Once upon a time, before there was time, a person stood upon the top of a wall, looking out over all that was theirs to survey, and also looking within the depths of a planet they held in their hand.
Now. This is one of those things that sounds quite impossible (and so it is) but is also something that each of us can do every day (and so we do). This person did it a bit more literally, granted, but that doesn’t make what you can do or what I can do any less true.
Consider: We can, and must, observe what is around us, and observation is done best with a bit of perspective. To step back from the world that surrounds us isn’t to be removed from it, but to gain a critical bit of clarity. To be able to say, “Oh, that stream runs to that larger river there,” or, “The birds that fly south are seeking warmth, not escape.” Stepping back, up, away, allows one to see what is happening not in a truer way, but in a different way, than being right in the thick of things.
And consider, too: Where we can observe, we can act. Each person has some agency – many of us less than we ought, and some of us far less than we ought, because neither this world nor any other has yet been perfected (let us all keep working to perfect it), but still some. With agency we can shape, and shaping is an act of creation and of faith. The world held in our hands is not as tangible, perhaps, as the one that surrounds us, but it has the benefit of being of us, imbued by its creator with that same faith and that same creativity. Shaping and holding something that is impossible and that may never be is, in effect, to dream consciously. And when dreams end, and the dreamer awakes, perhaps those swirling mists of mystery are set out into the wider world, to shape what is into what may be, if only a little.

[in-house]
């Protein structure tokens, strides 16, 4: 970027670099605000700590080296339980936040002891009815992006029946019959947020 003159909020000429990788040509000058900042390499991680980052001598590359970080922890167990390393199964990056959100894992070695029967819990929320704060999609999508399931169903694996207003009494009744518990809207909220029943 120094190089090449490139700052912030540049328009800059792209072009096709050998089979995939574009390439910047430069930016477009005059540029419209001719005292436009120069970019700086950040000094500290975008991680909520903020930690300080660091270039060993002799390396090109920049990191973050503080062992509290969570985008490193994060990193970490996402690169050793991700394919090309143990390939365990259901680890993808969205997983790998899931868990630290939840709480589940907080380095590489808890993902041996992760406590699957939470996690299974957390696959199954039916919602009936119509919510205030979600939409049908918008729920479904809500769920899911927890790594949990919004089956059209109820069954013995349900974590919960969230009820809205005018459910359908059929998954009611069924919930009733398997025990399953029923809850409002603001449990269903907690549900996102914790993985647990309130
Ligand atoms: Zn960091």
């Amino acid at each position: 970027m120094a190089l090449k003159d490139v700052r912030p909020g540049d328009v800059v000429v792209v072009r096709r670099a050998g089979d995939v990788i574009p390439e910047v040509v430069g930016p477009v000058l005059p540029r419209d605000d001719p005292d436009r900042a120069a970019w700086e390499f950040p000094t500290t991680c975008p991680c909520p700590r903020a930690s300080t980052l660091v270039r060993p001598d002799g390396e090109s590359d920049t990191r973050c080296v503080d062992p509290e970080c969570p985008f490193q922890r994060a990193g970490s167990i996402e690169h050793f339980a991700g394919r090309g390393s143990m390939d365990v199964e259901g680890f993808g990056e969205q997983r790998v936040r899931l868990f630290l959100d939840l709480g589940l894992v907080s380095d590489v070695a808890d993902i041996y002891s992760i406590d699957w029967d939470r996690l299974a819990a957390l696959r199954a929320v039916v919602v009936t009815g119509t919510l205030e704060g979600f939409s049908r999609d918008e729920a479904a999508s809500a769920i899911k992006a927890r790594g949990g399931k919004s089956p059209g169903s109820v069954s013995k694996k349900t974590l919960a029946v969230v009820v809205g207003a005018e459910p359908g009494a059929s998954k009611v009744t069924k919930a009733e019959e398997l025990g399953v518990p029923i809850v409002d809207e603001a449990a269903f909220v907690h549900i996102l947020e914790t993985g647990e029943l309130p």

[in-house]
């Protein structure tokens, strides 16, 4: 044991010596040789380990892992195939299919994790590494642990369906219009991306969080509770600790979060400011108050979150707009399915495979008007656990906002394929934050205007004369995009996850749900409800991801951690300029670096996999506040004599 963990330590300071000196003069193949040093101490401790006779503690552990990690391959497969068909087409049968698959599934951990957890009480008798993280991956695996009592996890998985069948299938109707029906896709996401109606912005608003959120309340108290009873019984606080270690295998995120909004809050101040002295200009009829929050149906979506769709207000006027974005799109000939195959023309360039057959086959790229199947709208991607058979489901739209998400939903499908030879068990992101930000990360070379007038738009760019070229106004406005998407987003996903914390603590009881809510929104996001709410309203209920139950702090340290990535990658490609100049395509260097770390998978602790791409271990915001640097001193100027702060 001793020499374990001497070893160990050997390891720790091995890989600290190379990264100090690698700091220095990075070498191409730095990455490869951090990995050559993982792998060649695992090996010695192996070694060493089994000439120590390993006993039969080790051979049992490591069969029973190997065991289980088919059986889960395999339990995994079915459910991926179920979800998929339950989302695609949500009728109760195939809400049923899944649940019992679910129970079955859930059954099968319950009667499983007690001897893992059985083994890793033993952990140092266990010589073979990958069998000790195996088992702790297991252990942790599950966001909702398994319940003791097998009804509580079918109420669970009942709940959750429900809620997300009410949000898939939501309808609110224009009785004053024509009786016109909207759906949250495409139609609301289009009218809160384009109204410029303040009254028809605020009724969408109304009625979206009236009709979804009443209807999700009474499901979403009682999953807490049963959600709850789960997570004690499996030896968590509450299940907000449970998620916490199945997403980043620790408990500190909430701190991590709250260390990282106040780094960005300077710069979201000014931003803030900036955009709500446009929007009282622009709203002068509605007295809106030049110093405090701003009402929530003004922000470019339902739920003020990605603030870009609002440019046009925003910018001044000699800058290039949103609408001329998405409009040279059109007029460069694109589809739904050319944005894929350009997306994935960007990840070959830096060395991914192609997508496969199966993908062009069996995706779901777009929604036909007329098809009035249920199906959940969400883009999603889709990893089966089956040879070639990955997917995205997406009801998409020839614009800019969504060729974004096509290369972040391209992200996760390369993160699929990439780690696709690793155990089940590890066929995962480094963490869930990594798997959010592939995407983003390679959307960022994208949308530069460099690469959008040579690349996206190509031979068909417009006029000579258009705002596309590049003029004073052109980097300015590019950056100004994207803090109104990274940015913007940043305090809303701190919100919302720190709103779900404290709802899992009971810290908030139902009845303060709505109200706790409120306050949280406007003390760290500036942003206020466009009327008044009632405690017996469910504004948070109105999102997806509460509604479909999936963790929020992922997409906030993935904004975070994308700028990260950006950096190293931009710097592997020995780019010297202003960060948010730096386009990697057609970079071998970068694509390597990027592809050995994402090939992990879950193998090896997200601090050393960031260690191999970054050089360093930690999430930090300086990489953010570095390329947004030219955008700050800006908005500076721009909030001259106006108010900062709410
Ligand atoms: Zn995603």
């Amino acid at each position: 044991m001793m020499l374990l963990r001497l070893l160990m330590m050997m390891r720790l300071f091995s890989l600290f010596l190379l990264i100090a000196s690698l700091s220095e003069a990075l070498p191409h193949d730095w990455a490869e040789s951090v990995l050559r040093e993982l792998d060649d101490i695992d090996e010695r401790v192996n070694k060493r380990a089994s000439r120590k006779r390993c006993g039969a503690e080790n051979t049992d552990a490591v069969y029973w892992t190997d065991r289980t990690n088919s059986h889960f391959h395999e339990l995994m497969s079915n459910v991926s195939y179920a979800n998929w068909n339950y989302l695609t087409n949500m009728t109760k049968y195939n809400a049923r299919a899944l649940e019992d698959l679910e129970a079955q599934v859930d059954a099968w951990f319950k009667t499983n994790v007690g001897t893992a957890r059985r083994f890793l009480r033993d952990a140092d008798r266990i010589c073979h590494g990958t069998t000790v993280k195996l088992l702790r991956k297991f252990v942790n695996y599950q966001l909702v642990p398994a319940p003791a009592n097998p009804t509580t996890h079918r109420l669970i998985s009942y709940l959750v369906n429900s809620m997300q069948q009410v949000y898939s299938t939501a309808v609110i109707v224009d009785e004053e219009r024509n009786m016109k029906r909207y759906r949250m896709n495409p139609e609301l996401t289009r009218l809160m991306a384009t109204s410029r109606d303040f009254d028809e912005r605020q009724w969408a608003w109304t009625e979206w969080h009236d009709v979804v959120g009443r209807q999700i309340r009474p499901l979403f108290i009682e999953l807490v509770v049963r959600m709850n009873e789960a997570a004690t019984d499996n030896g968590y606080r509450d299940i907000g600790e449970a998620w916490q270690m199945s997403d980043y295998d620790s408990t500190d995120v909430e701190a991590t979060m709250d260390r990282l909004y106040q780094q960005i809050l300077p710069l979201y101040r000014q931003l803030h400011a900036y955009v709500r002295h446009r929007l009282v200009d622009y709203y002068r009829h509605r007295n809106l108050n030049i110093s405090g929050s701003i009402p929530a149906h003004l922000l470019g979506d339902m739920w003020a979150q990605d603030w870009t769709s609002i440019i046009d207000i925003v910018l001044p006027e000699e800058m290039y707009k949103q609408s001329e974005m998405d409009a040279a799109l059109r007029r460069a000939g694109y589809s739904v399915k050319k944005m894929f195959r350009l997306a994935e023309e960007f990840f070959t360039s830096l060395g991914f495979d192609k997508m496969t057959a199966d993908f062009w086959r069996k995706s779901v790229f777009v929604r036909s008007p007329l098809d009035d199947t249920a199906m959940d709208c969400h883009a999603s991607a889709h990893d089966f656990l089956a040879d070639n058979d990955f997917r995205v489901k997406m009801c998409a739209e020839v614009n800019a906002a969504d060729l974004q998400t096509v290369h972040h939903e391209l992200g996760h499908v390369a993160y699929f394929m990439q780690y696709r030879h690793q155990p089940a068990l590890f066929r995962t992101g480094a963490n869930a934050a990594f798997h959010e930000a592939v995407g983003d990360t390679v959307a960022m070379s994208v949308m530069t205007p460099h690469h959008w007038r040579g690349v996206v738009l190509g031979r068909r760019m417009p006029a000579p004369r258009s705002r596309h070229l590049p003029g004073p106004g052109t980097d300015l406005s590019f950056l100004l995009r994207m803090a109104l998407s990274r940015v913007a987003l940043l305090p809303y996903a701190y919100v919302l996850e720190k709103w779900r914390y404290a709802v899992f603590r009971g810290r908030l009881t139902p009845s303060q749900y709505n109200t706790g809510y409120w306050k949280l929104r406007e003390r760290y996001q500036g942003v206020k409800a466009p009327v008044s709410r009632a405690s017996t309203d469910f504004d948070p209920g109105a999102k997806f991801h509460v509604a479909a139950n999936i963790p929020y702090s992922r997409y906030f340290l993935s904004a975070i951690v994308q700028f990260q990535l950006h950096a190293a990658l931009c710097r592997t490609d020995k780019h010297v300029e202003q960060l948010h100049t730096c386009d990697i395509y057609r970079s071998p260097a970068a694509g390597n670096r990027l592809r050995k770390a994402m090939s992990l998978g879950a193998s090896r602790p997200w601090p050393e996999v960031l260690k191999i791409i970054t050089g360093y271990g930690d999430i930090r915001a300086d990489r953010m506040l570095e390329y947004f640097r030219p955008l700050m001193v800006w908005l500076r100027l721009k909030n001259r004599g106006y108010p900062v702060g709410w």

Once upon a time, on a day very like this one (or any other one), a person stood back, for a moment, to take in the world as it was, to see it in all its beauty and all its imperfection. And then, this person who shared your name or my name or the name of every person any of us have met before did the sacred, faithful work of shaping a world that was a dream and yet might, one day, become more.